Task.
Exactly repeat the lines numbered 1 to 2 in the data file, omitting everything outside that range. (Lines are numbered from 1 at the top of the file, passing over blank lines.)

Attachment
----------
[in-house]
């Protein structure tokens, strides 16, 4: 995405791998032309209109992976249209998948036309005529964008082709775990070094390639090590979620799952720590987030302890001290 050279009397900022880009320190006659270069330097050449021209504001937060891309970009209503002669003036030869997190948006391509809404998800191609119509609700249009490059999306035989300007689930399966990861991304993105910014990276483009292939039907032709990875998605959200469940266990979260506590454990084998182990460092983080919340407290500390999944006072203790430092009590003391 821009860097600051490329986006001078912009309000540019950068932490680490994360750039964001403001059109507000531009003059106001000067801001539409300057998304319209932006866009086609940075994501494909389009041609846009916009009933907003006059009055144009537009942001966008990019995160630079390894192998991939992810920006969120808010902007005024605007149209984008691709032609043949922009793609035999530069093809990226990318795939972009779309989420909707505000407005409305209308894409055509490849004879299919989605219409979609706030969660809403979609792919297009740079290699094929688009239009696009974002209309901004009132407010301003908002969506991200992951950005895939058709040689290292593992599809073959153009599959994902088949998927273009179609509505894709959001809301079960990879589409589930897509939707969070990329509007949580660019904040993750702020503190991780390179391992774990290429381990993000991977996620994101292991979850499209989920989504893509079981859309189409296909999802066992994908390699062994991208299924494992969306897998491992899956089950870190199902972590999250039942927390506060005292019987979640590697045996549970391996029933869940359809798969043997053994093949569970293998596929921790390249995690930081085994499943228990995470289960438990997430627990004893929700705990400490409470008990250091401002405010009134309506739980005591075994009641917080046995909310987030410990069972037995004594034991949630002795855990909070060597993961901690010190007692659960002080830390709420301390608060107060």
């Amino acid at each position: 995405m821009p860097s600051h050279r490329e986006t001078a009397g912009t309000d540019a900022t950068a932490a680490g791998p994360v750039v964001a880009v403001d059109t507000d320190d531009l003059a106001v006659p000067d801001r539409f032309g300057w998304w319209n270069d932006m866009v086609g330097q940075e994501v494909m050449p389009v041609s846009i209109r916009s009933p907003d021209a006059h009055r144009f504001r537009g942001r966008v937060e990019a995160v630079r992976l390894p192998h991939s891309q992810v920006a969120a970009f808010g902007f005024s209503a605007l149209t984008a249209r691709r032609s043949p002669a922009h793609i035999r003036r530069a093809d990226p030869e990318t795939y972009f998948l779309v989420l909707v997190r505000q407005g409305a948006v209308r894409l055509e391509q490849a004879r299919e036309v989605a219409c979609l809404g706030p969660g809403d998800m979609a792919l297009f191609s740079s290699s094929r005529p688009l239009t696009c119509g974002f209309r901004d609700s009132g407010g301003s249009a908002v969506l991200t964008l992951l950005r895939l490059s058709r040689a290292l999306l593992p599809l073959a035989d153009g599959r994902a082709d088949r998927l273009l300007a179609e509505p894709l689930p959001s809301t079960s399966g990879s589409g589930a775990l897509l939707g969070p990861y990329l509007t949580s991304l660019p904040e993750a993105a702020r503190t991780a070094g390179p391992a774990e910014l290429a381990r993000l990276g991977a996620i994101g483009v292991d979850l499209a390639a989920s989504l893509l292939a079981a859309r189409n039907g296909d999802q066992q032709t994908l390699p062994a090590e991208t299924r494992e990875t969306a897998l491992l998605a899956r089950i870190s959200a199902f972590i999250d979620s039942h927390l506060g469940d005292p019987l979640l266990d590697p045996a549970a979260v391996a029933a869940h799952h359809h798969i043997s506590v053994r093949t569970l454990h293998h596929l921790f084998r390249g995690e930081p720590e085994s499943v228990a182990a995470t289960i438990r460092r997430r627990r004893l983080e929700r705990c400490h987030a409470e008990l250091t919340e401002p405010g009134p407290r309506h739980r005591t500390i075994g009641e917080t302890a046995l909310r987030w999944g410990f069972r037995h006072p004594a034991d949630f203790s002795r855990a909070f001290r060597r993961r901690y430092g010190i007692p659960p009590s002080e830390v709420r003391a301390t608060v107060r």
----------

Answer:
[in-house]
């Protein structure tokens, strides 16, 4: 995405791998032309209109992976249209998948036309005529964008082709775990070094390639090590979620799952720590987030302890001290 050279009397900022880009320190006659270069330097050449021209504001937060891309970009209503002669003036030869997190948006391509809404998800191609119509609700249009490059999306035989300007689930399966990861991304993105910014990276483009292939039907032709990875998605959200469940266990979260506590454990084998182990460092983080919340407290500390999944006072203790430092009590003391 821009860097600051490329986006001078912009309000540019950068932490680490994360750039964001403001059109507000531009003059106001000067801001539409300057998304319209932006866009086609940075994501494909389009041609846009916009009933907003006059009055144009537009942001966008990019995160630079390894192998991939992810920006969120808010902007005024605007149209984008691709032609043949922009793609035999530069093809990226990318795939972009779309989420909707505000407005409305209308894409055509490849004879299919989605219409979609706030969660809403979609792919297009740079290699094929688009239009696009974002209309901004009132407010301003908002969506991200992951950005895939058709040689290292593992599809073959153009599959994902088949998927273009179609509505894709959001809301079960990879589409589930897509939707969070990329509007949580660019904040993750702020503190991780390179391992774990290429381990993000991977996620994101292991979850499209989920989504893509079981859309189409296909999802066992994908390699062994991208299924494992969306897998491992899956089950870190199902972590999250039942927390506060005292019987979640590697045996549970391996029933869940359809798969043997053994093949569970293998596929921790390249995690930081085994499943228990995470289960438990997430627990004893929700705990400490409470008990250091401002405010009134309506739980005591075994009641917080046995909310987030410990069972037995004594034991949630002795855990909070060597993961901690010190007692659960002080830390709420301390608060107060």